The ability to make the measurements described above with SAR data was demonstrated only after the collection of a substantial amount of ice-sheet data by ERS-1. The list is probably complete for the C-band, single polarization SAR carried by ERS-1. Before these data were available to demonstrate these techniques, limited Seasat and airborne data could only suggest the potentials that awaited glaciologists. In the case of interferometry, no mention of this now-proven technique was ever made in the pre-ERS-1 ice-sheet community. To extend this analogy, then, it probably is impossible to predict accurately the future uses of a SAR enhanced with additional polarizations and frequencies because multiple-frequency and multiple-polarization data sets of ice sheets from which to extrapolate remain very sparse.
Therefore, additional necessary work is posed in the form of questions that still need to be answered. In the process of answering these questions, new potential uses of SAR are likely to be discovered.
Is there a "best" SAR frequency for ice sheets and glaciers?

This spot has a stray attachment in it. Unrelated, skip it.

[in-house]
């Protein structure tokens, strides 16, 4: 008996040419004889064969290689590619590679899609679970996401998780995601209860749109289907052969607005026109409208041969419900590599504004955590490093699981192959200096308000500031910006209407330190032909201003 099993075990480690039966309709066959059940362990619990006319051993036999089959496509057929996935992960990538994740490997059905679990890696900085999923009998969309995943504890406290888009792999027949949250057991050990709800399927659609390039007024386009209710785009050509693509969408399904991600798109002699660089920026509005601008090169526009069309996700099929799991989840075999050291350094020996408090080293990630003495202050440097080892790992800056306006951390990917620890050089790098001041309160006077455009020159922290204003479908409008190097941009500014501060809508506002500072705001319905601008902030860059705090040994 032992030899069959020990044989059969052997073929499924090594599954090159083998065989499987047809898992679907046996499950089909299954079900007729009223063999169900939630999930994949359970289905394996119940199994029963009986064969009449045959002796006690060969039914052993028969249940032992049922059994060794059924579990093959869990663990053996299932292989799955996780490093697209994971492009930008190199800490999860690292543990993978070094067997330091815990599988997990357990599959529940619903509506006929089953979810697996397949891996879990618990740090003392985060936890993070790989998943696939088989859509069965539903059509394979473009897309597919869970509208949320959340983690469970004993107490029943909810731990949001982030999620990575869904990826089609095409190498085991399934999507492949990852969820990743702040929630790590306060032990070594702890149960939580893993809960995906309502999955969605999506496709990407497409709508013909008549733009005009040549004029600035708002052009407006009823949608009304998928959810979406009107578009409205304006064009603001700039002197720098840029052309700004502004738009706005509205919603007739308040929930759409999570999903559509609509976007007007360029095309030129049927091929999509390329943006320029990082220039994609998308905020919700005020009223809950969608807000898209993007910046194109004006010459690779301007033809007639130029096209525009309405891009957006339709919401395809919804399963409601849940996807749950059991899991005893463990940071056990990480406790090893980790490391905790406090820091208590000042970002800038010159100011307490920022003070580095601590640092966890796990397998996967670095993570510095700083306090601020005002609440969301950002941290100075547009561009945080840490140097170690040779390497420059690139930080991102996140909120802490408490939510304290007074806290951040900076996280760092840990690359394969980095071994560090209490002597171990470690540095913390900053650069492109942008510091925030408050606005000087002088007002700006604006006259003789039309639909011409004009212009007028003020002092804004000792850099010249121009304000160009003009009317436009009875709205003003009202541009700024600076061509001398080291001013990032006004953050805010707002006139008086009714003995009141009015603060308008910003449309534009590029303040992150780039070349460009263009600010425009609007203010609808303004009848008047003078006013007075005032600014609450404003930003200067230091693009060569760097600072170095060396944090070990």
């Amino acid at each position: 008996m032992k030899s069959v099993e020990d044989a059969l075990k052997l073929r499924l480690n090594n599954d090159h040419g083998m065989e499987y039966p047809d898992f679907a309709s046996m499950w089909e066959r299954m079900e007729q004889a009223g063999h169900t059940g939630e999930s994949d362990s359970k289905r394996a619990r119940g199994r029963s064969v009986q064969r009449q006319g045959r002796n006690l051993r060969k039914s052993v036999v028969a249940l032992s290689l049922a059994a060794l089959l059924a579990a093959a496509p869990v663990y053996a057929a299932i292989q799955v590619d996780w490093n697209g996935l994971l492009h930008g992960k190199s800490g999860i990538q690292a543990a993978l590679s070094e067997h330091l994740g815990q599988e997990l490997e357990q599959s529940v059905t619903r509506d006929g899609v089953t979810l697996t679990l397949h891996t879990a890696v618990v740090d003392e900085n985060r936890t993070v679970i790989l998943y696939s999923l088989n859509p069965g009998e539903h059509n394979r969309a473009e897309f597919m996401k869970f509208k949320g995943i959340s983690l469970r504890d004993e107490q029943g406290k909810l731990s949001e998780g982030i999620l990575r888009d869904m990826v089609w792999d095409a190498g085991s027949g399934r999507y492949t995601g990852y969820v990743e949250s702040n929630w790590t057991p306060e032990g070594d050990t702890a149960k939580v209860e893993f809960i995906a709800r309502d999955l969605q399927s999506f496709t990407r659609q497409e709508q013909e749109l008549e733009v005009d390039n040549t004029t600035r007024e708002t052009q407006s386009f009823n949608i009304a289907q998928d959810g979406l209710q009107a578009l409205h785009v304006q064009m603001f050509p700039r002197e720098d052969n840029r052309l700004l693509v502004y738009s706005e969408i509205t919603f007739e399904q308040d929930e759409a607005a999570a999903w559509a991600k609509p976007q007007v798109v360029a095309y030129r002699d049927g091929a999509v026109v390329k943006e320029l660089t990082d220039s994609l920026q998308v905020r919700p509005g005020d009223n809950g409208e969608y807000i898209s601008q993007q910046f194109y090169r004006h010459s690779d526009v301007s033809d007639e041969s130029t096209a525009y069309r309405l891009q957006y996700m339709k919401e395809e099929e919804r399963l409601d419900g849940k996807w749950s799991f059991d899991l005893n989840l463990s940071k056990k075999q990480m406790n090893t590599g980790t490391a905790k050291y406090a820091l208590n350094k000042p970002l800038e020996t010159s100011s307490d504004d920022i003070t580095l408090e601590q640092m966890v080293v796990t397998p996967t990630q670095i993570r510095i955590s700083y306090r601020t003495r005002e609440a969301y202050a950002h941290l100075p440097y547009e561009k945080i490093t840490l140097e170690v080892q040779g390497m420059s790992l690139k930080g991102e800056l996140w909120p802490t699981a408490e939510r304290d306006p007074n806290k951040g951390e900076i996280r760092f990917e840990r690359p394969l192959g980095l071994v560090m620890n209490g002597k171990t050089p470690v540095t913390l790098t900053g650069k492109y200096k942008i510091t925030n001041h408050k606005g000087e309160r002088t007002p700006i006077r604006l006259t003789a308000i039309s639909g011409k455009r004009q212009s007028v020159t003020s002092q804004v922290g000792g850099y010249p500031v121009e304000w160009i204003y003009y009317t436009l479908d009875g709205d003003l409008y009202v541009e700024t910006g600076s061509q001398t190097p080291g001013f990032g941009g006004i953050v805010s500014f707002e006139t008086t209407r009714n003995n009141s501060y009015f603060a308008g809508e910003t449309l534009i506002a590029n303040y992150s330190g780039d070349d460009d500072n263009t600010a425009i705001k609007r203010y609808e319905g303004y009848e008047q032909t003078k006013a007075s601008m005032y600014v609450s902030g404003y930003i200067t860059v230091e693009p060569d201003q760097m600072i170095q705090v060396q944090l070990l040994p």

It is known that single-band data (C-band) permit almost all the analyses summarized above because a wealth of such data has been collected, from which these techniques have been developed. Seasat provided a limited amount of L-band data that confirmed it also can be used for snow facies, icebergs, and surface morphology research (Bindschadler et al., 1987). Limited airborne P-band and X-band data have hinted that these frequencies may also be used (Jezek et al., 1993). Recently, Space-Shuttle-based multi-frequency (L- and C-band), multi-polarimetric data have been added to the data pool.
What has been missing is a methodical comparison of data of the same ice- sheet areas using different frequencies and including complex data so interferometric products can be examined. L-band and P-band penetrate deeper than C-band, but the quantitative advantages and disadvantages of sensing deeper, older snow have not been established. A more diffuse volume-scattering component might provide a more temporally stable signature of the various snow facies. Airborne data have highlighted major differences in backscatter signatures when the frequency shifts from P-band to C-band (with the intermediate L-band being more like P-band) (Jezek et al., 1993). Similar backscatter variations have been seen in SIR-C/X-SAR data (cf. Figure 5-5) (Forster and Isacks, 1994). These differences could lead to techniques to derive a number of important variables including: grain-size versus depth distributions (critical for the quantification of accumulation rates from passive microwave data); meltwater production; and the amount of free water retained by the snow pack (by following the depth of the winter freezing wave as it penetrates the snow pack).